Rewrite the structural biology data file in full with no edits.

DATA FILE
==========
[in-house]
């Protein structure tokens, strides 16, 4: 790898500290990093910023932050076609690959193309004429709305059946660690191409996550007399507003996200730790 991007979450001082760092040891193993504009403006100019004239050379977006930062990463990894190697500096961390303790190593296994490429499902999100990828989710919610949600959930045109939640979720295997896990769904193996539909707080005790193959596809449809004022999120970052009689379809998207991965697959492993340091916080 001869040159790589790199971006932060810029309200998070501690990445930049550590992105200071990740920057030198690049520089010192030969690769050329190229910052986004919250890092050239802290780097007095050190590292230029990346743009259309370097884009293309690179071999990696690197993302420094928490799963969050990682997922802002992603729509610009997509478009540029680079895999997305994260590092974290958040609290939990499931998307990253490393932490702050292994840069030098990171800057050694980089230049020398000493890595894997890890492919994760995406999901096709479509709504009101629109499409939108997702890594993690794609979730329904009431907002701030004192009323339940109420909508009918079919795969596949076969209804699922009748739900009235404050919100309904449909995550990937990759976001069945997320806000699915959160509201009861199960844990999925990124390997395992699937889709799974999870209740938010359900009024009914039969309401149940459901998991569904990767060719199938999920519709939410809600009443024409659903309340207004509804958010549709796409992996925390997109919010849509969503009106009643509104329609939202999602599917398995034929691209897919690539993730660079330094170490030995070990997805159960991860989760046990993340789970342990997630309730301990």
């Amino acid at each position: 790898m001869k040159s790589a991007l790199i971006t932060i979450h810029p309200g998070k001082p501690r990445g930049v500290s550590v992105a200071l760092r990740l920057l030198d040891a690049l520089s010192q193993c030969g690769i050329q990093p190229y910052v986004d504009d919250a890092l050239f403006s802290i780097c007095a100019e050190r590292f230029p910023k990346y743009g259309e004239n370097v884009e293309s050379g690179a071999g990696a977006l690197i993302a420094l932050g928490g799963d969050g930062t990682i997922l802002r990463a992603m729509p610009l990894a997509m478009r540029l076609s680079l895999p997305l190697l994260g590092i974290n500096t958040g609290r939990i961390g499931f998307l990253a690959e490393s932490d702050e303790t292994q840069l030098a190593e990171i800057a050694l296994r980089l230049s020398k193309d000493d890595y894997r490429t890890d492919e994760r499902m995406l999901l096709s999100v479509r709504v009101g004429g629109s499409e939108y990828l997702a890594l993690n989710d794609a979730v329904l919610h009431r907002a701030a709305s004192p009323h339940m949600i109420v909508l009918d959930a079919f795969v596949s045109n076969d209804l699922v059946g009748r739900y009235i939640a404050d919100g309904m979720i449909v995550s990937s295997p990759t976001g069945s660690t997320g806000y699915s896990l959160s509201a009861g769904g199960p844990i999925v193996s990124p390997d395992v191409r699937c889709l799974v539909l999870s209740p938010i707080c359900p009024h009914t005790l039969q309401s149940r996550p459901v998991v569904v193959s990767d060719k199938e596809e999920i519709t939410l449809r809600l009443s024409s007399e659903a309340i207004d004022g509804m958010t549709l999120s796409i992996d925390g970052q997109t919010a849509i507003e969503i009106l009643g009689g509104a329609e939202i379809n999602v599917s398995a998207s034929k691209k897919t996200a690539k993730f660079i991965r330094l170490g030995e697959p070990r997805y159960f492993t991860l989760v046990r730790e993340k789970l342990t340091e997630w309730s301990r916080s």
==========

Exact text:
[in-house]
């Protein structure tokens, strides 16, 4: 790898500290990093910023932050076609690959193309004429709305059946660690191409996550007399507003996200730790 991007979450001082760092040891193993504009403006100019004239050379977006930062990463990894190697500096961390303790190593296994490429499902999100990828989710919610949600959930045109939640979720295997896990769904193996539909707080005790193959596809449809004022999120970052009689379809998207991965697959492993340091916080 001869040159790589790199971006932060810029309200998070501690990445930049550590992105200071990740920057030198690049520089010192030969690769050329190229910052986004919250890092050239802290780097007095050190590292230029990346743009259309370097884009293309690179071999990696690197993302420094928490799963969050990682997922802002992603729509610009997509478009540029680079895999997305994260590092974290958040609290939990499931998307990253490393932490702050292994840069030098990171800057050694980089230049020398000493890595894997890890492919994760995406999901096709479509709504009101629109499409939108997702890594993690794609979730329904009431907002701030004192009323339940109420909508009918079919795969596949076969209804699922009748739900009235404050919100309904449909995550990937990759976001069945997320806000699915959160509201009861199960844990999925990124390997395992699937889709799974999870209740938010359900009024009914039969309401149940459901998991569904990767060719199938999920519709939410809600009443024409659903309340207004509804958010549709796409992996925390997109919010849509969503009106009643509104329609939202999602599917398995034929691209897919690539993730660079330094170490030995070990997805159960991860989760046990993340789970342990997630309730301990």
């Amino acid at each position: 790898m001869k040159s790589a991007l790199i971006t932060i979450h810029p309200g998070k001082p501690r990445g930049v500290s550590v992105a200071l760092r990740l920057l030198d040891a690049l520089s010192q193993c030969g690769i050329q990093p190229y910052v986004d504009d919250a890092l050239f403006s802290i780097c007095a100019e050190r590292f230029p910023k990346y743009g259309e004239n370097v884009e293309s050379g690179a071999g990696a977006l690197i993302a420094l932050g928490g799963d969050g930062t990682i997922l802002r990463a992603m729509p610009l990894a997509m478009r540029l076609s680079l895999p997305l190697l994260g590092i974290n500096t958040g609290r939990i961390g499931f998307l990253a690959e490393s932490d702050e303790t292994q840069l030098a190593e990171i800057a050694l296994r980089l230049s020398k193309d000493d890595y894997r490429t890890d492919e994760r499902m995406l999901l096709s999100v479509r709504v009101g004429g629109s499409e939108y990828l997702a890594l993690n989710d794609a979730v329904l919610h009431r907002a701030a709305s004192p009323h339940m949600i109420v909508l009918d959930a079919f795969v596949s045109n076969d209804l699922v059946g009748r739900y009235i939640a404050d919100g309904m979720i449909v995550s990937s295997p990759t976001g069945s660690t997320g806000y699915s896990l959160s509201a009861g769904g199960p844990i999925v193996s990124p390997d395992v191409r699937c889709l799974v539909l999870s209740p938010i707080c359900p009024h009914t005790l039969q309401s149940r996550p459901v998991v569904v193959s990767d060719k199938e596809e999920i519709t939410l449809r809600l009443s024409s007399e659903a309340i207004d004022g509804m958010t549709l999120s796409i992996d925390g970052q997109t919010a849509i507003e969503i009106l009643g009689g509104a329609e939202i379809n999602v599917s398995a998207s034929k691209k897919t996200a690539k993730f660079i991965r330094l170490g030995e697959p070990r997805y159960f492993t991860l989760v046990r730790e993340k789970l342990t340091e997630w309730s301990r916080s």